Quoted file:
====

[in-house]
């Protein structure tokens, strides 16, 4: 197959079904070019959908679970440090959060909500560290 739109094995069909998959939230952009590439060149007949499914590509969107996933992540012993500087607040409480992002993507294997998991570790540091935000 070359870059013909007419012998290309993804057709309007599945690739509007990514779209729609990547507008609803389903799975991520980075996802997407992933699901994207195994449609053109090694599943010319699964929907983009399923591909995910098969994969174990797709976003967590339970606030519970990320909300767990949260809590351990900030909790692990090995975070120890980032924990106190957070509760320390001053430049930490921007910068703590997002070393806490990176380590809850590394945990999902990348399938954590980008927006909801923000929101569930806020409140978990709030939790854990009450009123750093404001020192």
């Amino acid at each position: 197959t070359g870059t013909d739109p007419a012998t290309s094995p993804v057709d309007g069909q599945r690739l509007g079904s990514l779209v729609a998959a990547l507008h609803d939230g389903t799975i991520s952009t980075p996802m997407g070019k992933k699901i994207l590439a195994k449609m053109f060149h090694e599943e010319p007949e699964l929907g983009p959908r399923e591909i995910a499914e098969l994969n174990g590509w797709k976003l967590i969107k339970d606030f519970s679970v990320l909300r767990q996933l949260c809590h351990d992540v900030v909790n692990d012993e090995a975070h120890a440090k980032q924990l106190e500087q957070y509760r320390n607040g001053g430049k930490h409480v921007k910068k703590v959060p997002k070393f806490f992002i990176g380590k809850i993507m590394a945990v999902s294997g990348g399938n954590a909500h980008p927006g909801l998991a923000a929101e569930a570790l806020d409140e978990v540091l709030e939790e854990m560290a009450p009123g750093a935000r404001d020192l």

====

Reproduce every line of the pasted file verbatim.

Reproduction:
[in-house]
């Protein structure tokens, strides 16, 4: 197959079904070019959908679970440090959060909500560290 739109094995069909998959939230952009590439060149007949499914590509969107996933992540012993500087607040409480992002993507294997998991570790540091935000 070359870059013909007419012998290309993804057709309007599945690739509007990514779209729609990547507008609803389903799975991520980075996802997407992933699901994207195994449609053109090694599943010319699964929907983009399923591909995910098969994969174990797709976003967590339970606030519970990320909300767990949260809590351990900030909790692990090995975070120890980032924990106190957070509760320390001053430049930490921007910068703590997002070393806490990176380590809850590394945990999902990348399938954590980008927006909801923000929101569930806020409140978990709030939790854990009450009123750093404001020192």
């Amino acid at each position: 197959t070359g870059t013909d739109p007419a012998t290309s094995p993804v057709d309007g069909q599945r690739l509007g079904s990514l779209v729609a998959a990547l507008h609803d939230g389903t799975i991520s952009t980075p996802m997407g070019k992933k699901i994207l590439a195994k449609m053109f060149h090694e599943e010319p007949e699964l929907g983009p959908r399923e591909i995910a499914e098969l994969n174990g590509w797709k976003l967590i969107k339970d606030f519970s679970v990320l909300r767990q996933l949260c809590h351990d992540v900030v909790n692990d012993e090995a975070h120890a440090k980032q924990l106190e500087q957070y509760r320390n607040g001053g430049k930490h409480v921007k910068k703590v959060p997002k070393f806490f992002i990176g380590k809850i993507m590394a945990v999902s294997g990348g399938n954590a909500h980008p927006g909801l998991a923000a929101e569930a570790l806020d409140e978990v540091l709030e939790e854990m560290a009450p009123g750093a935000r404001d020192l």